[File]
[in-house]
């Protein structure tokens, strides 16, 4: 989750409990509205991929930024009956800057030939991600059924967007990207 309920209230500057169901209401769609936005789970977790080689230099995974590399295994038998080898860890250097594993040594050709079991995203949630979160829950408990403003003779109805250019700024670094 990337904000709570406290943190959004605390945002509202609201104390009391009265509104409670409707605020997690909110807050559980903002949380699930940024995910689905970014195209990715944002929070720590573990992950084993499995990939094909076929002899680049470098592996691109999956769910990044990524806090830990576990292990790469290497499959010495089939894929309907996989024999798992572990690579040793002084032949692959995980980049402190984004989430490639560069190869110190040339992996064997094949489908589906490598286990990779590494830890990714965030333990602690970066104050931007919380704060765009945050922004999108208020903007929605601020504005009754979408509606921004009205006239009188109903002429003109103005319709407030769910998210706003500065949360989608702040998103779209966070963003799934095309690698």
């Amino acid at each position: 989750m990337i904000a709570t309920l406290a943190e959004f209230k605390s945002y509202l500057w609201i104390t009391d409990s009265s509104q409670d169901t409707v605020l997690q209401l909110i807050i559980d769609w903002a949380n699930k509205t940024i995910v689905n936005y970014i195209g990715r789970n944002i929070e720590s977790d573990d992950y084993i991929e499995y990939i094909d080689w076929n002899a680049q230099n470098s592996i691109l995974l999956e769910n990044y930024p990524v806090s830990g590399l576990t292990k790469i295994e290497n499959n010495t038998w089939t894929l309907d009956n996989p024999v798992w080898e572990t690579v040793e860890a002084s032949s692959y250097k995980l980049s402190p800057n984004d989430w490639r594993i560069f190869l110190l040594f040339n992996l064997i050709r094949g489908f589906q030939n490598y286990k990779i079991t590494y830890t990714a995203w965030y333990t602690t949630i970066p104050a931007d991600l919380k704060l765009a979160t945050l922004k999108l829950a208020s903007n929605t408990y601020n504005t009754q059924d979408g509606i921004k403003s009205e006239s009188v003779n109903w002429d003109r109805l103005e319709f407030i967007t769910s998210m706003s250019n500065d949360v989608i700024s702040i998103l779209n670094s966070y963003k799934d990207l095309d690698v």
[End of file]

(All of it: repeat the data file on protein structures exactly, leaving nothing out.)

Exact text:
[in-house]
């Protein structure tokens, strides 16, 4: 989750409990509205991929930024009956800057030939991600059924967007990207 309920209230500057169901209401769609936005789970977790080689230099995974590399295994038998080898860890250097594993040594050709079991995203949630979160829950408990403003003779109805250019700024670094 990337904000709570406290943190959004605390945002509202609201104390009391009265509104409670409707605020997690909110807050559980903002949380699930940024995910689905970014195209990715944002929070720590573990992950084993499995990939094909076929002899680049470098592996691109999956769910990044990524806090830990576990292990790469290497499959010495089939894929309907996989024999798992572990690579040793002084032949692959995980980049402190984004989430490639560069190869110190040339992996064997094949489908589906490598286990990779590494830890990714965030333990602690970066104050931007919380704060765009945050922004999108208020903007929605601020504005009754979408509606921004009205006239009188109903002429003109103005319709407030769910998210706003500065949360989608702040998103779209966070963003799934095309690698």
């Amino acid at each position: 989750m990337i904000a709570t309920l406290a943190e959004f209230k605390s945002y509202l500057w609201i104390t009391d409990s009265s509104q409670d169901t409707v605020l997690q209401l909110i807050i559980d769609w903002a949380n699930k509205t940024i995910v689905n936005y970014i195209g990715r789970n944002i929070e720590s977790d573990d992950y084993i991929e499995y990939i094909d080689w076929n002899a680049q230099n470098s592996i691109l995974l999956e769910n990044y930024p990524v806090s830990g590399l576990t292990k790469i295994e290497n499959n010495t038998w089939t894929l309907d009956n996989p024999v798992w080898e572990t690579v040793e860890a002084s032949s692959y250097k995980l980049s402190p800057n984004d989430w490639r594993i560069f190869l110190l040594f040339n992996l064997i050709r094949g489908f589906q030939n490598y286990k990779i079991t590494y830890t990714a995203w965030y333990t602690t949630i970066p104050a931007d991600l919380k704060l765009a979160t945050l922004k999108l829950a208020s903007n929605t408990y601020n504005t009754q059924d979408g509606i921004k403003s009205e006239s009188v003779n109903w002429d003109r109805l103005e319709f407030i967007t769910s998210m706003s250019n500065d949360v989608i700024s702040i998103l779209n670094s966070y963003k799934d990207l095309d690698v």